We also do some crazy things in winter though. All Russians consider absolutely normal to eat ice cream outdoors in winter. And many Russians do swim in frozen lakes either once a year on a religious holiday or regularly. 

Typical pool for winter swimming

Typical pool for winter swimming

Winter-swimming-pool-in-Russia-2swimming in winter 2Winter-swimming-2

Leave a Reply

  • Katya - 4 years ago

    I love how schools close when it gets below -35C – and kids run outside and play all day!
    And yes, Moscow winters without sun are so miserable. Come to Siberia -35-40C temperature does not seem all that bad because of bright shining sun and sparkling snow!
    To continue on your winter theme – maybe tell us about Russian winter fun (gorki, katki, lizhi…)

  • Ambrose - 4 years ago

    Hello Tanya

    Thank you for taking the time, thought and energy into providing an extremely interesting, informative, clear, and entertaining website and blog. It is extremely thoughtful and kind of you.

    I would like to ask you a couple of questions:

    1. Regarding winter swimming: in your photographs there are some of the swimming pools that have crosses on them. Could you tell me why they are there?

    2. People who live outside of Moscow who work in “difficult” to access places in the winter. Do they tend to live “on-site” rather than travel. I am thinking of, for example some care establishments which may be inaccessible. How do staff manage in such cold and snowy conditions?

    Once again, thank you very much Tanya.

    Ambrose Partington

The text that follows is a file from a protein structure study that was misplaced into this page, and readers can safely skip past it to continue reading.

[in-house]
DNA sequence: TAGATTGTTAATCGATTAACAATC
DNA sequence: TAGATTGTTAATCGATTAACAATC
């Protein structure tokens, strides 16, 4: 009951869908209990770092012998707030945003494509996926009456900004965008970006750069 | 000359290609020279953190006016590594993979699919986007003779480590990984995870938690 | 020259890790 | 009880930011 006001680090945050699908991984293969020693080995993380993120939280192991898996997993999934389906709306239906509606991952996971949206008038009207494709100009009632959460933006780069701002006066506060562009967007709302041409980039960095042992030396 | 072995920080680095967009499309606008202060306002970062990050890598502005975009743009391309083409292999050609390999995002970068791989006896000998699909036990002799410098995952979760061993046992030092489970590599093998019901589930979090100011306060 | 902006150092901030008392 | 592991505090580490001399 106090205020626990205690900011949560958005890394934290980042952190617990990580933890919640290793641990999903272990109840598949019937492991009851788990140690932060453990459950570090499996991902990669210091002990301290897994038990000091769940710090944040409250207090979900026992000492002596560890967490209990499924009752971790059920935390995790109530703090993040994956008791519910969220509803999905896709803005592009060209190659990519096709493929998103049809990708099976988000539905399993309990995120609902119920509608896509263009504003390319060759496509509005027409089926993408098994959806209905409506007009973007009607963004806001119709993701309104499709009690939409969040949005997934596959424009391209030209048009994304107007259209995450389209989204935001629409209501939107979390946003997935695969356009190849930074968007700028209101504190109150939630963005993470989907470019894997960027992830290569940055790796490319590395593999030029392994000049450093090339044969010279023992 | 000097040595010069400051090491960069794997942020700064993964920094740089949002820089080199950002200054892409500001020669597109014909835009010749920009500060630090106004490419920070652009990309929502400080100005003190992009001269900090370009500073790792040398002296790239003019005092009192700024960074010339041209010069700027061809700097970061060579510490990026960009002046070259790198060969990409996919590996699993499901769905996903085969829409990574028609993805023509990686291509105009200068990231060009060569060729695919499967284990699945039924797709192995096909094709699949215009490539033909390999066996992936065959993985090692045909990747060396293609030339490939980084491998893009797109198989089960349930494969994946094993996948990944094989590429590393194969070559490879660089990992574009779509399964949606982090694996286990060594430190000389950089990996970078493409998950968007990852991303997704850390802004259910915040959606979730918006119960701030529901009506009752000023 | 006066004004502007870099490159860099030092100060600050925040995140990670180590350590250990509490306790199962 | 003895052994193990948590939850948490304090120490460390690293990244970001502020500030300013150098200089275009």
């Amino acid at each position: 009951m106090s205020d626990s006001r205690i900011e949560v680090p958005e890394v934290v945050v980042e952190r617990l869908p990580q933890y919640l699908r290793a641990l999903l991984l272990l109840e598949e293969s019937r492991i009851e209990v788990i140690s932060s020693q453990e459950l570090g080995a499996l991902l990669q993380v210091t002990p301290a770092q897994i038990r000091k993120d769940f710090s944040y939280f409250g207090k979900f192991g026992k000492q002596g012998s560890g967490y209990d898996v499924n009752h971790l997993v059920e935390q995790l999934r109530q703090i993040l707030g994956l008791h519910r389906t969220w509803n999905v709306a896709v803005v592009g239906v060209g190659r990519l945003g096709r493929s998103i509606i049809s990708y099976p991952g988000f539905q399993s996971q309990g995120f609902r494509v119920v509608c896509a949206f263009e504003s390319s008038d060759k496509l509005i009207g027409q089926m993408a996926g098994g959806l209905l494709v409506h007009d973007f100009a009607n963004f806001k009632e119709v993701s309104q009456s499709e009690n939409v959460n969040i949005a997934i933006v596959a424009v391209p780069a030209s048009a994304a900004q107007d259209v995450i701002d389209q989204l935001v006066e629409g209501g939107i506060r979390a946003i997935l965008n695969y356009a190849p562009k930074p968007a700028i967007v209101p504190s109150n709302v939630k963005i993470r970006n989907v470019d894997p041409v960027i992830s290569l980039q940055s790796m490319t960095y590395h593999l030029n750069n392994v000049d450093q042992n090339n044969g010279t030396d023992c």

• Tanya Golubeva - 4 years ago

      Hello Ambrose,

      Thank you so much for your kind words about my blog! What you say makes me very happy!

      Answering your questions:

      1) Most people swim in frozen lakes during the time of a religious holiday – Epiphany, that is why “the pool” has a cross in front of it.

      The Epiphany, celebrated in Russia on January 19, marks the baptism of Jesus in the Orthodox Church. As elsewhere in the Orthodox world, the Russian Church conducts the rite of the Great Blessing of the Waters, also known as “the Great Sanctification of the Water” on that day (or the eve before).

      Historical records indicate that the blessing of the waters events took place at the courts of Moscow Czars since no later than 1525. According to historians, the blessing of the waters procession was the most magnificent of the annual Czar’s court’s ceremonies, comparable only to such special events as royal coronations and weddings. After a divine liturgy in the Kremlin’s Dormition Cathedral, the procession, led by the Czar and the Patriarch of Moscow would proceed to the frozen Moscow River. A small gazebo, called Iordan’, would have been erected on the ice and decorated with holy icons, one of which would depict the Baptism of Christ. The Patriarch would immerse his cross into the river’s water; and sprinkle the Czar, his boyars, and the banners of Czar’s army’s regiments with the holy water. A load of holy water would then be brought back to the Kremlin, to be used in blessing the Czar’s palace.

      Believing that on this day water becomes holy and is imbued with special powers, Russians cut holes in the ice of lakes and rivers, often in the shape of the cross, to bathe in the freezing water. Participants in the ritual may dip themselves three times under the water, honoring the Holy Trinity, to symbolically wash away their sins from the past year, and to experience a sense of spiritual rebirth.